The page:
Is Offal Really All That Awful?


My 7 year old son was beside himself with excitement as we went on a day trip up to Kansas City last week. He knew that along with several other stops, we would be heading to our very favorite butcher shop, The Local Pig. If you’re ever in the Kansas City area do yourself a favor and go check it out along with their awesome onsite food truck, “Pigwich”. You’d think that a boy his age would be hankering for some burger patties or hot dogs but no, he had one item on his list and one item only; beef heart! My son cannot get enough of it sliced thin like a deli meat and rich in flavor. He regards it as a special treat.

In today’s society we don’t typically fantasize about digging into a nice juicy liver with a side of mash or frying up some heart or kidneys for a quick snack. Eating Offal, or organ meats, seems foreign, strange and mostly gross to our palates. You may be surprised to learn, however, that organ meats were once the most desired for consumption from a freshly butchered healthy animal and were in fact saved for those deemed the most “important” in a given culture.

Offal Origins

A lot of Traditional people groups used Organ meats to support their own organs. Eating offal was actually medicinal in nature for them as particular organs from healthy animals would be given to those with corresponding human organ issues as a treatment. For example, feeding heart to a person with a weak heart. Hunters from all round the World alike would share in the tradition of eating the liver raw and right away after harvesting an animal. This is seen in the animal kingdom as well, as predators out in the wild will also eat the liver first.

Even as recently as a couple generations back, cookbooks would have lots of recipes that incorporated Organ meats. Liver alone would have such various preparations as dumplings, pastries, minced, roasted, pureed, made into pates and sautéed. Other organs such as heart, kidneys, brains, intestines and sweetbreads would be combined into sausage, pie, fritters, haggis and soups.

Offal has been sought after and even revered by some native cultures. Why is this so? If something is quite off-putting to the eyes and nose and sometimes even the tongue, why go to the trouble of consuming it?

Nutritional Density

My husband and I first came across the concept of “nose to tail” eating while reading several books and articles on the topic as it related to an ancestral way of eating and also the concept of raising animals to use as much of them as possible. It is pretty common today for most people, as it was for us; to not really think beyond the “normal” cuts of meat found on a pig, cow, chicken or other animal. It can seem foreign and strange to use things like innards yet funnily enough these parts can be much more nutrient dense than their more common counterparts.

Organ meats from pasture-raised animals in general are extremely nutrient-dense particularly in Riboflavin, Niacin, Phosphorus, Selenium, Thiamin, Vitamin C, Vitamin B12, Copper and Iron. They pack much more of a nutritional punch than the muscle meats that are so common in the modern western diet and have some of the highest levels of Vitamin D than any other foods. In addition to all that, they also have high levels of omega 3 fats EPA and DHA, which can be hard to get enough of in the standard western diet. As you can see in the chart below, the organ meats excel in nutrient density when pitted against common muscle meat picks:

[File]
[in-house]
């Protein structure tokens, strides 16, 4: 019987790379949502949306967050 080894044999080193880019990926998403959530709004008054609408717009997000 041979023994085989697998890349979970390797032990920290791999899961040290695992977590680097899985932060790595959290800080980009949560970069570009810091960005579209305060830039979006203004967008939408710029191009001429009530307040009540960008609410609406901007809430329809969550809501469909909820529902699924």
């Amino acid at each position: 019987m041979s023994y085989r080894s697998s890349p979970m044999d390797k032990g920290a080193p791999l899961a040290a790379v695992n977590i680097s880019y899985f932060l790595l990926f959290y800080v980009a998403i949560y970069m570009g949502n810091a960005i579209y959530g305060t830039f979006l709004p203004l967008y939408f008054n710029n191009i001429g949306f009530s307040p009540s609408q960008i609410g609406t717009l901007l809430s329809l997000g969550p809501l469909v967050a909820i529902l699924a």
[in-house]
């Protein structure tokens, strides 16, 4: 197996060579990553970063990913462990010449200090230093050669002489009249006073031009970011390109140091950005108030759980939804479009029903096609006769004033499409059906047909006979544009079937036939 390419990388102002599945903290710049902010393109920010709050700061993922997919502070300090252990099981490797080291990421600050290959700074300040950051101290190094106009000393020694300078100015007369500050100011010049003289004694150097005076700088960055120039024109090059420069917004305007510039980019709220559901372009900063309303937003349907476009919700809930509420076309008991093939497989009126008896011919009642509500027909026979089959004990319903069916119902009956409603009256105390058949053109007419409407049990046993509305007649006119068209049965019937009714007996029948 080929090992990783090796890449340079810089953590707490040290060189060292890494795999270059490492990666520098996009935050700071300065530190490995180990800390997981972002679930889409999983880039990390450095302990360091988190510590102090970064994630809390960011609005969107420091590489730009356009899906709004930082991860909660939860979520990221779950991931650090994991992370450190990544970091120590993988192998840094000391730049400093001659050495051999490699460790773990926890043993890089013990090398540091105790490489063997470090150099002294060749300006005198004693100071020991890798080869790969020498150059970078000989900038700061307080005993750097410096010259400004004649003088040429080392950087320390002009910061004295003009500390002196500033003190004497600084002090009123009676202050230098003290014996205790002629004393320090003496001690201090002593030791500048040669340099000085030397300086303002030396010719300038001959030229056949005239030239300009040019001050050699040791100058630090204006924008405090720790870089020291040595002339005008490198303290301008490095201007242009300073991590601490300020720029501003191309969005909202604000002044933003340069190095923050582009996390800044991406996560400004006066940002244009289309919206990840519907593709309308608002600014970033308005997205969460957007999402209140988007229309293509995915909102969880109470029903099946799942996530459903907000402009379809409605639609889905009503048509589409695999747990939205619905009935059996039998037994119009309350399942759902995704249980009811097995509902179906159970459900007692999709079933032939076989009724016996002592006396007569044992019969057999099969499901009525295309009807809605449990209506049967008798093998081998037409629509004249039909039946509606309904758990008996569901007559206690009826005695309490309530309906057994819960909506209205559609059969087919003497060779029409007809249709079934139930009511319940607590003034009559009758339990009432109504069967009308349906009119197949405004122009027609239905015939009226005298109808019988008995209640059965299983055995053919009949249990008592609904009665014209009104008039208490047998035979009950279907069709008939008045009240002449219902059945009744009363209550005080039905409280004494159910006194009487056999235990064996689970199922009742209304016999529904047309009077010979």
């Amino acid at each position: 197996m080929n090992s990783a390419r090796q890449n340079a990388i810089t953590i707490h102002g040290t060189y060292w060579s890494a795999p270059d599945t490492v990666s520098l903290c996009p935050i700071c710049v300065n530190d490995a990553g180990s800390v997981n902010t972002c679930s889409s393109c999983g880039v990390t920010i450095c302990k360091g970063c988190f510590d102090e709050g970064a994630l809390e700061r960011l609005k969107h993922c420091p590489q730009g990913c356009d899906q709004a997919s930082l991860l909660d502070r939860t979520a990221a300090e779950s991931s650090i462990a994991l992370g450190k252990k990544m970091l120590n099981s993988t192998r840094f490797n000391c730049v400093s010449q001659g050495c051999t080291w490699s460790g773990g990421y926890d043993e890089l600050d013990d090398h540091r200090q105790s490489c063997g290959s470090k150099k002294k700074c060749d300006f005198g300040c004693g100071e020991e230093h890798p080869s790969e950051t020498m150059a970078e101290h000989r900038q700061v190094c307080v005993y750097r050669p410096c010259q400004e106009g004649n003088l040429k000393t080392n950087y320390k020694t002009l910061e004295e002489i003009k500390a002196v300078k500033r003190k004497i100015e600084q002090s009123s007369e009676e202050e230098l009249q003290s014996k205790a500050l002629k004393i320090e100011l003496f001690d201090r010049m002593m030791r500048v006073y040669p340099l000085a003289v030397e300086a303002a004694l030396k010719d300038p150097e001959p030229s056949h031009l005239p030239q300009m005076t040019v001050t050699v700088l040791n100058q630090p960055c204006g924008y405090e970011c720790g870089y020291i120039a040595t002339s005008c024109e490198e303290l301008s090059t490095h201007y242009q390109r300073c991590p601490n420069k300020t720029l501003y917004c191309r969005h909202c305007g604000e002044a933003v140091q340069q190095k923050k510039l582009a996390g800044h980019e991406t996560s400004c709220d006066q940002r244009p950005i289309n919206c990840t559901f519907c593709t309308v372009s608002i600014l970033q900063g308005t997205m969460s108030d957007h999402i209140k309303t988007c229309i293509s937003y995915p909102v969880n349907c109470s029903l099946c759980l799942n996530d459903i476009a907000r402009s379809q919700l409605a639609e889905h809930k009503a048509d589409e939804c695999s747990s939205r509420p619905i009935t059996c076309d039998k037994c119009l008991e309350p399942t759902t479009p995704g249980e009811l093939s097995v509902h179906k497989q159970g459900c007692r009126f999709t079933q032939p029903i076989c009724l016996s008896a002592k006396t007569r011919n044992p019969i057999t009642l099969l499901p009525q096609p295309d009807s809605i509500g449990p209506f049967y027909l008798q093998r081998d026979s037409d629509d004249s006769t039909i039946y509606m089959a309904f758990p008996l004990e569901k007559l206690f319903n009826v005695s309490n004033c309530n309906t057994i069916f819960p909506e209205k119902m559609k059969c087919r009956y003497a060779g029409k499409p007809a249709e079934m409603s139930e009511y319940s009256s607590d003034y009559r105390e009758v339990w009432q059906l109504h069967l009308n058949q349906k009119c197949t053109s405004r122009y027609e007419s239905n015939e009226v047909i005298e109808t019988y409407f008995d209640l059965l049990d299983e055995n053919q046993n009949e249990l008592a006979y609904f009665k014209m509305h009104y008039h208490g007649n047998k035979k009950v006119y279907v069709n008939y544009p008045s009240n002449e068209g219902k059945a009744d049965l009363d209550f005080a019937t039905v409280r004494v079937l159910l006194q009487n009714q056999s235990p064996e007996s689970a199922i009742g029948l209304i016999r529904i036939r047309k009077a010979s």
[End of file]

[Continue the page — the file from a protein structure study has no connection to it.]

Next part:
Using Organs 

All organ meats are beneficial and nutritious but the powerhouse is most certainly the liver. I know a lot to people are cringing right now because they grew up eating liver prepared in un-palatable ways. I get it. It kinda looks gross and definitely has its own distinct aroma. My solution to this dilemma is to puree it and then “hide” it in recipes that call for ground beef like chili, burgers or casseroles. I also have been known to throw some organ meats into the sausage meat with the other spices before grinding it up and packaging it. We butcher our own pigs and lambs on our farm so therefore we can easily control what goes in our sausage.

If you don’t happen to have a farm, there are still ways you can access some good quality organ meats. A lot of farmers who sell their pastured meats at Farmers Markets have trouble off-loading the organs compared to the super popular muscle meat cuts like steaks and chops. This means they will often sell you organ meats for way cheaper than their other offerings.

Another option may be finding out if you have a local butcher shop near you. Old fashioned butcher shops are coming back onto the scene of late. If you become friendly with your butcher and let them know that you are looking for organ meats, they can potentially set some aside for you.

If you are really sold on the benefits of consuming offal, but still can’t get over the texture or the thought of having to prepare the organs, then you may want to consider getting your offal in a desiccated form. There are a few companies that are making organ meat “powders” that you can purchase as encapsulated, or just straight powder. Two such companies that I would recommend due to their sourcing practices of grass-fed animals are Paleo Valley and Radiant Life. I have used desiccated liver for many years as a supplement to my diet and to support my own liver as I was healing from leaky gut (intestinal permeability). It is truly awesome stuff!

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